Friday, January 23, 2009

DALLAS — John Holbrook, a former crime scene photographer, takes portraits of the men and women on death row in Texas. Holbrook’s project began as a way to address his own trauma over seeing horrific crime scene images at work.

The message of Holbrook’s work is ultimately about forgiveness and how it can empower victims to move past traumatic events.

In the featured story, News 8 photojournalist, Doug Burgess, along with reporter David Schechter, take you inside Texas’ Death Row for a rare glimpse at the people behind the headlines.

Holbrook will lecture and exhibit his work at Southern Methodist University on Thursday, January 29th at 7 p.m. at the McCord Auditorium located at 306 Dallas Hall.

Artist’s Statement

 I have been an Investigator licensed with the state of Texas (private Investigator) for 16 years.  I have worked capital murder cases as a court appointed investigator in North Texas.  

One of those cases involved the double homicide of North, Texas teenagers Carrie Crews and Jesus Garza. Carrie Crews was raped, tortured and murdered.  The two perpetrators were James Lee Clark and James Brown.  I was part of the defense for these two defendants. 

While working that case, I spent hours examining the crime scene evidence including the photographs. The images were very graphic.  Some years later, I started to experience ‘Post Traumatic Stress Disorder’.  Whenever he saw anything remotely similar to the injuries done to Carrie Crews (crime scene photographs), I experienced extreme anxiety. 


I saw a psychologist regarding the PTSD.  The Doctor determined that my current photography at that time (pictures of social outcasts shown in a spiritual light) was a subconscious attempt to correct the ‘Bad Pictures’ I saw while working the capital murder case .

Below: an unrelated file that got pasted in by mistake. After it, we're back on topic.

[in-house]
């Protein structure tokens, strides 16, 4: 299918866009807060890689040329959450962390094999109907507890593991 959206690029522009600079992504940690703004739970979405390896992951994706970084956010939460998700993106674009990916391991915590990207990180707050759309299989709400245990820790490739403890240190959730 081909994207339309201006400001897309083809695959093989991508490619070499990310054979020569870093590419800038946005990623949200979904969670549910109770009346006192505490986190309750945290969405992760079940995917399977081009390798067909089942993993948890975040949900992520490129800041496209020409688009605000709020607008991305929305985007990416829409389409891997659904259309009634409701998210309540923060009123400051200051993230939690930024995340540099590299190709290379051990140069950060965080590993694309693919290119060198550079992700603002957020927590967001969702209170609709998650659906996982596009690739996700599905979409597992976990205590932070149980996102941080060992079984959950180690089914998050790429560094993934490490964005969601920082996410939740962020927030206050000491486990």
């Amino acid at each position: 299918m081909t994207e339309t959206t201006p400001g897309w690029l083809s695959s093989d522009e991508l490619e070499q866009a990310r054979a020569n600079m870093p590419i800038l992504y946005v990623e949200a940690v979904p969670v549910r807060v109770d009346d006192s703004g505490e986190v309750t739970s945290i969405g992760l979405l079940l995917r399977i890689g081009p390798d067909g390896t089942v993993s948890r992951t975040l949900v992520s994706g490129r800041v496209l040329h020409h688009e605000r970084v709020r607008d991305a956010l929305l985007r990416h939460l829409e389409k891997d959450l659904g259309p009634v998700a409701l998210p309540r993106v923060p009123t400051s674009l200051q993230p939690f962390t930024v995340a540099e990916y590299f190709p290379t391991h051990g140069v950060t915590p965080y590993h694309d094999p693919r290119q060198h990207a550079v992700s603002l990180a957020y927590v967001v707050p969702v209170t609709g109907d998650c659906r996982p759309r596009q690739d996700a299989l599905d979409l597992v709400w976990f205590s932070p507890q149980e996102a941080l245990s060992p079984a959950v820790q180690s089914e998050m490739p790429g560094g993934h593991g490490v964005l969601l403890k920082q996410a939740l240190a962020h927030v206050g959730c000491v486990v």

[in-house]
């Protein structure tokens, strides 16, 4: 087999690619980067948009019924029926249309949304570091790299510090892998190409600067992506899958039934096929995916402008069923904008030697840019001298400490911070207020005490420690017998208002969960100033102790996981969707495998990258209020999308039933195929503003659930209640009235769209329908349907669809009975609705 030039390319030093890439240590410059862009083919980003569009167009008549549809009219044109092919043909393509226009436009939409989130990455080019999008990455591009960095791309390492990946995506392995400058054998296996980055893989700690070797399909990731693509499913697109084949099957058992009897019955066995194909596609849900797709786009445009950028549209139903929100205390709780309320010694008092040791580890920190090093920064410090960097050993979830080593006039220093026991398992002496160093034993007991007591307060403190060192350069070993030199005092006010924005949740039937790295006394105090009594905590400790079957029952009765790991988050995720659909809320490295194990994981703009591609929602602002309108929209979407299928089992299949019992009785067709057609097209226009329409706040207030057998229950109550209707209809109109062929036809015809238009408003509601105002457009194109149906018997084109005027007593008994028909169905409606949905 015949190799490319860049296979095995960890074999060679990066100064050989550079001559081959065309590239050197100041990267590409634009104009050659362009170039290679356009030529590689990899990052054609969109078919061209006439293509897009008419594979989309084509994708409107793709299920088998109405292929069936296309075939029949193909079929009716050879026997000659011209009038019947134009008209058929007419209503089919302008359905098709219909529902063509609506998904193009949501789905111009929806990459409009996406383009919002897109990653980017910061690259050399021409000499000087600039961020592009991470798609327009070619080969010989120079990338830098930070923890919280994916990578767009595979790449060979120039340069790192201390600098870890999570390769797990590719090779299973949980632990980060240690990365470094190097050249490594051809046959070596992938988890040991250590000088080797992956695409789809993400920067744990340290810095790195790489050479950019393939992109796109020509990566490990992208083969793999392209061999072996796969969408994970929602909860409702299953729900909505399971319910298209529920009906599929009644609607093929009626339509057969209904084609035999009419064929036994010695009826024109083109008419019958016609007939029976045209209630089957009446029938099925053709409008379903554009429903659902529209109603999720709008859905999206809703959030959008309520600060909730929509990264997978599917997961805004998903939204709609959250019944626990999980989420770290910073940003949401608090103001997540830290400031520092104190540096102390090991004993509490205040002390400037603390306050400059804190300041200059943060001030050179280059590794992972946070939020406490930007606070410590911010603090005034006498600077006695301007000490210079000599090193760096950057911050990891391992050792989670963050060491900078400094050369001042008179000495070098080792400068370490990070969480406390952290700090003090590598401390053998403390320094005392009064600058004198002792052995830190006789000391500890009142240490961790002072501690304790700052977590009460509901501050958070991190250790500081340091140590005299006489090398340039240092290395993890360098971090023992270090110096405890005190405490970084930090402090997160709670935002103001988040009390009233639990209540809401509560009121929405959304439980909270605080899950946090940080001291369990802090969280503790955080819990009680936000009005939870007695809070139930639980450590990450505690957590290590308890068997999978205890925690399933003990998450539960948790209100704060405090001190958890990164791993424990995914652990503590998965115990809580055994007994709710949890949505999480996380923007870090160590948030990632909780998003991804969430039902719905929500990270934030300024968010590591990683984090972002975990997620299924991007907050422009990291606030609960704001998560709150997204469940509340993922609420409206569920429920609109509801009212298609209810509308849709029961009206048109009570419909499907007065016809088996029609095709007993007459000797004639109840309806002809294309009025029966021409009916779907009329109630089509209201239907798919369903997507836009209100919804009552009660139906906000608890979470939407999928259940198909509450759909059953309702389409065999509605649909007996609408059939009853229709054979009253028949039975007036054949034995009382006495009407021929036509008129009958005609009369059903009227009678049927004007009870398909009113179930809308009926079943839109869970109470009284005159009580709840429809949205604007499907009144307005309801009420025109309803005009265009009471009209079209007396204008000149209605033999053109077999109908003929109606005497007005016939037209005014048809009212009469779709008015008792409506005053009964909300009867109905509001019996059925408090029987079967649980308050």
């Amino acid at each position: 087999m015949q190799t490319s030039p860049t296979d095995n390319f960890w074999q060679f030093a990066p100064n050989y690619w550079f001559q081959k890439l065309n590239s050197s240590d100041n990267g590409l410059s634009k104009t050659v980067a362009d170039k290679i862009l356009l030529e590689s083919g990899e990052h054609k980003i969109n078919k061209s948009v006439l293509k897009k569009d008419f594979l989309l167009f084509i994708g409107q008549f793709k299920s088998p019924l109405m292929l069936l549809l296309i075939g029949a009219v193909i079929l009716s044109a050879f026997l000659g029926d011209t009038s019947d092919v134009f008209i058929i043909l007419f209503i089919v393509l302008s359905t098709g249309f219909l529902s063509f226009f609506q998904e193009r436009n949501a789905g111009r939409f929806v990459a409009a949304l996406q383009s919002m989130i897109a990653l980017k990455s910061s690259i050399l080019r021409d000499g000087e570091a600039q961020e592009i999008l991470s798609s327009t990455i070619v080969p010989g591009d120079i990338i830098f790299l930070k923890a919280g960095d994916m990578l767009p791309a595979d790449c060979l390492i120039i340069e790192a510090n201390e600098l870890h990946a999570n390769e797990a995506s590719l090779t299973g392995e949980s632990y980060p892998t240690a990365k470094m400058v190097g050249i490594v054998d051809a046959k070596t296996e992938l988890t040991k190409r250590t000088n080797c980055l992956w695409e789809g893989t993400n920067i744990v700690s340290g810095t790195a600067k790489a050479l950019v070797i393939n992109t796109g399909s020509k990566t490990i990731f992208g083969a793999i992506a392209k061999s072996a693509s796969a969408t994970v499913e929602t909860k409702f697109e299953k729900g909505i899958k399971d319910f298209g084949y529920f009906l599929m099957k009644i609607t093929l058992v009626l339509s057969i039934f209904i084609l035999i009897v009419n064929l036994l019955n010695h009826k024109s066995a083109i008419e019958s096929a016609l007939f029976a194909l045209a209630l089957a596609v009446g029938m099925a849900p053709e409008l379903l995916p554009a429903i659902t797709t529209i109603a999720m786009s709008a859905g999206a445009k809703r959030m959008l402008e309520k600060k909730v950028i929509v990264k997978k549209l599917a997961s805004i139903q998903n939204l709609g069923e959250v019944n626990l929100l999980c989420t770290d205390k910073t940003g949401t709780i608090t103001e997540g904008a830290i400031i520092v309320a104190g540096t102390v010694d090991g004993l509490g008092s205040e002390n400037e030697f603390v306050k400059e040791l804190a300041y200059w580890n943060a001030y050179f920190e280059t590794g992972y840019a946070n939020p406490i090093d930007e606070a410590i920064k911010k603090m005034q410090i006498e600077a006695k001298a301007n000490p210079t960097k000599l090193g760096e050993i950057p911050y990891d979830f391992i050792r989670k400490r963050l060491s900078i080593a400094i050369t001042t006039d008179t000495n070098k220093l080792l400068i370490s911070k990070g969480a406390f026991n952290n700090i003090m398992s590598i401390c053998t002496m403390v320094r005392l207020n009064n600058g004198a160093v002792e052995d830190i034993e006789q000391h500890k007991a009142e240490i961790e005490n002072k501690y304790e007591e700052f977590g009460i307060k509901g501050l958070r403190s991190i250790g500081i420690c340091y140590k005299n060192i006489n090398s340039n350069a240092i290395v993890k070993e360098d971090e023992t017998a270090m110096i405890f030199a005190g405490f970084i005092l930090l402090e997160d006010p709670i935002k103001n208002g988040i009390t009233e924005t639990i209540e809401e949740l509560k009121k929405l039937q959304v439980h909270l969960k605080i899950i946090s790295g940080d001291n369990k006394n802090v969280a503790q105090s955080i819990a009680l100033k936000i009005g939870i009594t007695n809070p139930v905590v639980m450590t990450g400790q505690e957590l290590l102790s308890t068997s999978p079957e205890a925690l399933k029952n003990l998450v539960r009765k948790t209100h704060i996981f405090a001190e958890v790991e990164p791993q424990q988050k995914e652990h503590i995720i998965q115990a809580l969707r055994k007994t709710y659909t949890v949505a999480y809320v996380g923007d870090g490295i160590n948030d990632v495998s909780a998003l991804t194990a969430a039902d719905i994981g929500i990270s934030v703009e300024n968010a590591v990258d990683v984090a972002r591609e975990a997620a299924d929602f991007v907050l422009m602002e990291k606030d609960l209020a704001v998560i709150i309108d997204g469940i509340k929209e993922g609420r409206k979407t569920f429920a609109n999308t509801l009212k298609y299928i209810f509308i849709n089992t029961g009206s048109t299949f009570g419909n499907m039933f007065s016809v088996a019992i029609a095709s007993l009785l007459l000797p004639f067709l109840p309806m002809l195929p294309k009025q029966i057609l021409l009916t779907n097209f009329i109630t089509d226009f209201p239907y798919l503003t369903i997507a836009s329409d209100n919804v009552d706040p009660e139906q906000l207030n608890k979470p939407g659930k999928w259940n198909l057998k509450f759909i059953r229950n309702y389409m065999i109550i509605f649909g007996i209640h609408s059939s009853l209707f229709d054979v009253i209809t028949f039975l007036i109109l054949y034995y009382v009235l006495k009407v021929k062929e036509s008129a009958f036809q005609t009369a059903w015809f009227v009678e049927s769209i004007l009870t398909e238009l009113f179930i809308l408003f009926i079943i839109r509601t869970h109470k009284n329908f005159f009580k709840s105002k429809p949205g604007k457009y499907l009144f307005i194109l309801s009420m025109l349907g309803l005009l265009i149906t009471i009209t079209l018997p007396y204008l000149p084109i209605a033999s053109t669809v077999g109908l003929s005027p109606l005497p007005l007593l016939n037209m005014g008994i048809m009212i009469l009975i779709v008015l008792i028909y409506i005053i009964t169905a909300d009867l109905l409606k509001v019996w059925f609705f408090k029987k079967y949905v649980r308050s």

Ultimately, I learned that that only way I could overcome his PTSD was to learn how to Love and Forgive those who had caused it; James Lee Clark.

This is ultimately what I am attempting to communicate with these photographs; ‘The only way we can truly stop suffering is to love and forgive those who have caused that suffering’.  

Essentially, my work is more intended to communicate to  all of  the victim’s (loved ones) more than to communicate facts about  the condemned.  I want to teach the victims this liberating truth that I have learned.

As most death penalty abolitionists know, a tool often used by the Texas prosecutor to get the death penalty is the argument that the victim’s (loved ones) endorse the death of the accused.  It is said that the victims, “Need closure”.   With my pictures, I argue that this act severely handicaps the victim’s ability to love and forgive the accused in the future.  To add an element of responsibility or more accurately, the element of guilt with the accused execution, unjustly involves the victims.   It is a grave injustice done to the victims to execute the accused because it virtually denies the victims the ability to love and forgive them in the future, hence; ultimately denying the victims the right to stop suffering.

I am constantly being asked, “You have photographs of both the guilty and most likely innocent on death row, why do you have both, and what is it you are you trying to say”?     I have and always will make great efforts to communicate the following to the viewer and answer this question as follows; “I have deliberately chosen to photograph both the very obviously guilty of their crimes and those who are very obviously innocent of their crimes.  This difference is irrelevant to the point I am making, so I will not communicate these differences to you.  If you feel compelled to discover these differences yourself, it’s easily done”.

I maintain that, it takes a work of art to ultimately address the collective consciousness  that is America.  It was the American book entitled, ‘Uncle Tom’s Cabin’ that spoke to this collective consciousness and turned the tide against slavery in America.    I hope that my images will modestly follow in these footsteps and finally address that entity that will finally help turn the tide against the death penalty.

For more information about these pictures, please visit my web site:


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